Admittedly, it’s not easy to make sense of Breivik: a bogus Templar; until recently a genuine Freemason (he was expelled immediately by that fraternity following his capture); a member of the Church of Norway who advocated reunion with Rome; an agnostic (as he himself has written); a self-proclaimed defender of European civilization against Islamism; a child of privilege who proudly states (accurately or not) that he was the most notable hip-hopper and graffiti artist of his teenage generation in Oslo… Not to mention his rambling blogs about the threat of pollution from venereal disease (rather Dr. Strangelovian?), combined with his stated plan to treat himself to the ministrations of a prostitute prior to his attack. The reputable Atlantic has written “Whatever the case, he may be the only Freemason, Rome-leaning, Protestant fundamentalist in the world.” That not entirely correct statement shows how far we still have to go in coming to grips with all this.
Secret Places, Hidden Sanctuaries | August 11, 2011 | 3 Comments »
June 6, 2011
Your humble curators have found that it’s possible to travel to the year 2041. Sort of. In the bowels of the Harvard University archives is one sealed copy of the bicentennial history of the fabled Porcellian Club, with strict instructions that it is not to be opened until 2041 — a year when most or all of those whose names and stories appear in it will be dead. However, as enterprising sleuths, we have been able to see the book: and it’s charming. Anecdotes abound from the Long Room at 1324 Massachusetts Avenue, as does the witty ode composed in 1948 by literary maven and man about town George Plimpton. Interestingly, the membership includes some with a definite Central European flair, including financiers (the late) Michael von Clemm and Stanislas Yassukovich (Jasiukowicz), and several generations of Colloredo-Mannsfelds.
As the preface puts it, “The Club flourishes, not as a relic of the past, but as a living band of Brothers which grows each year as it accepts within its fold new members drawn from the ranks of Harvard College. It is one of the unique features of the Club that it can initiate young men from all places and backgrounds and mold them quickly into Porcellians appreciative of its rich history and ready to enhance its glory in the future…” (The “brothers” bit makes it seem more of a fraternity that we expected, and less of a private club.)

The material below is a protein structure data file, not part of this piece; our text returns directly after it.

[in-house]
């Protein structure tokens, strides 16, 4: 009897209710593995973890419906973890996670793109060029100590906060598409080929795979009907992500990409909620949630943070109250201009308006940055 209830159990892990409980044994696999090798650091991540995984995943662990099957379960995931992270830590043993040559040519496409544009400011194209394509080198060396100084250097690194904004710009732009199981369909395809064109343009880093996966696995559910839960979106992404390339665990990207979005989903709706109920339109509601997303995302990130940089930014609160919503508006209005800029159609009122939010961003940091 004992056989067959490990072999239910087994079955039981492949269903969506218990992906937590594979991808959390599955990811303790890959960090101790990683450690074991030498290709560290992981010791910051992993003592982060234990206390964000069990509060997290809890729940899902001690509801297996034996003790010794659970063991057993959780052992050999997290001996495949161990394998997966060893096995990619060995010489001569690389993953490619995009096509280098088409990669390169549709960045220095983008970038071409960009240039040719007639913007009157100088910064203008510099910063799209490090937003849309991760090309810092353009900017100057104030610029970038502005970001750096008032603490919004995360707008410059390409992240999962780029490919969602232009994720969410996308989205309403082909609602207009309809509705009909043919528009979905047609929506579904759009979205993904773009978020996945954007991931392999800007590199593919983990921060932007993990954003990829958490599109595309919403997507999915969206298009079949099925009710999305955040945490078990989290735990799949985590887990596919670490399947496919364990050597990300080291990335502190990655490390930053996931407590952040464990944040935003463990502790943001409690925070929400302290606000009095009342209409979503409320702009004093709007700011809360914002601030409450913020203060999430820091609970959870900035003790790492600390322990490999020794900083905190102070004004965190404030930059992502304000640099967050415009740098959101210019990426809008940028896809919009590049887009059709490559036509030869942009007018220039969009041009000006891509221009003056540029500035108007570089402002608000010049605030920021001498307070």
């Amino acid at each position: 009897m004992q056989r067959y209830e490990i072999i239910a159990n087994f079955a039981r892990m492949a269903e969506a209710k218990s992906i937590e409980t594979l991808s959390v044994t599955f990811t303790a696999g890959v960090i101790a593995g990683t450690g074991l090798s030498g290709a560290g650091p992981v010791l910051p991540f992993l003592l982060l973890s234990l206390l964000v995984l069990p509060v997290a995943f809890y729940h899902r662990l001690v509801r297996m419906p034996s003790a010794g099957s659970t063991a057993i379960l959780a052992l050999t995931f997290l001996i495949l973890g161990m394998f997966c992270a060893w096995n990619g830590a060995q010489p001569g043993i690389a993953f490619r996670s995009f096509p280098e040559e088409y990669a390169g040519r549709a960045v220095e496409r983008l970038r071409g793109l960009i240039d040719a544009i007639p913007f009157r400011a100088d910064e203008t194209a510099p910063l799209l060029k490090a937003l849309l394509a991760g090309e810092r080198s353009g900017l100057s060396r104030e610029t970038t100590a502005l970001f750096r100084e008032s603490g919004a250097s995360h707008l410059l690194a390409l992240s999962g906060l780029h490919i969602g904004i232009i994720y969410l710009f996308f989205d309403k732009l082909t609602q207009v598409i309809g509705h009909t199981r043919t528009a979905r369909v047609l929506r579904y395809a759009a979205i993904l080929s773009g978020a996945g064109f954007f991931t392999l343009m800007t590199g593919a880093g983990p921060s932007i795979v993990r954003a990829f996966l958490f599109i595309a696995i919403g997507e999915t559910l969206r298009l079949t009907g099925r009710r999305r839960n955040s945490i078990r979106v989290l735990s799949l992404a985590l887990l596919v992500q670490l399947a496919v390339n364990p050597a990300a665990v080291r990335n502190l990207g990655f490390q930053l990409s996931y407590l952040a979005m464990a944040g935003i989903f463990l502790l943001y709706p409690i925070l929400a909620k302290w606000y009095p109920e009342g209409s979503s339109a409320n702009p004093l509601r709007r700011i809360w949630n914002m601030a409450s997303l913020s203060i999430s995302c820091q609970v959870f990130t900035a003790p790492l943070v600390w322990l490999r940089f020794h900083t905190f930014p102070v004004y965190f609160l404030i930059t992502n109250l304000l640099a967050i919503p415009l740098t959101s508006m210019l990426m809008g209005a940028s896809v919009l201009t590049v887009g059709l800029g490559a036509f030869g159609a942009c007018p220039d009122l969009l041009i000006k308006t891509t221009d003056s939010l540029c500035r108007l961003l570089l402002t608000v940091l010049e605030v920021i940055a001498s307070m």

Anyway, look for the book sometime in early 2041…
The Immortalization Commission
Speaking of books, perhaps you’ve also seen London School of Economics professor John Gray’s new book, “The Immortalization Commission: Science and the Strange Quest to Cheat Death”
Make mine a Truth Serum, stirred not shaken
If all this is too rich a concoction for you, we might recommend a cooling drink at San Francisco’s retro, speakeasy-style Wilson & Wilson Private Detective Agency bar. Ask for a Truth Serum.
Secret Places, Hidden Sanctuaries | June 6, 2011 | 1 Comment »
April 13, 2011
We are pleased to report that your humble curators are still alive and well, even if not blogging frequently. We realize we are overdue for an update, especially since the recent successful launch of the Italian edition of Secret Places. The original cover design is shown above, which some suggested looked like an entrance to a nefarious den of ill repute. Thanks entirely to some stupendous media coverage in Italy, the book is selling briskly from Rome to Milan and Naples and beyond.
Bilderberg secretariat launches its official website
Full-employment act for purveyors of oddities
Only in America?
Awaiting the Apocalypse underground, but with the latest appliances
Secret Places, Hidden Sanctuaries | April 13, 2011 | 1 Comment »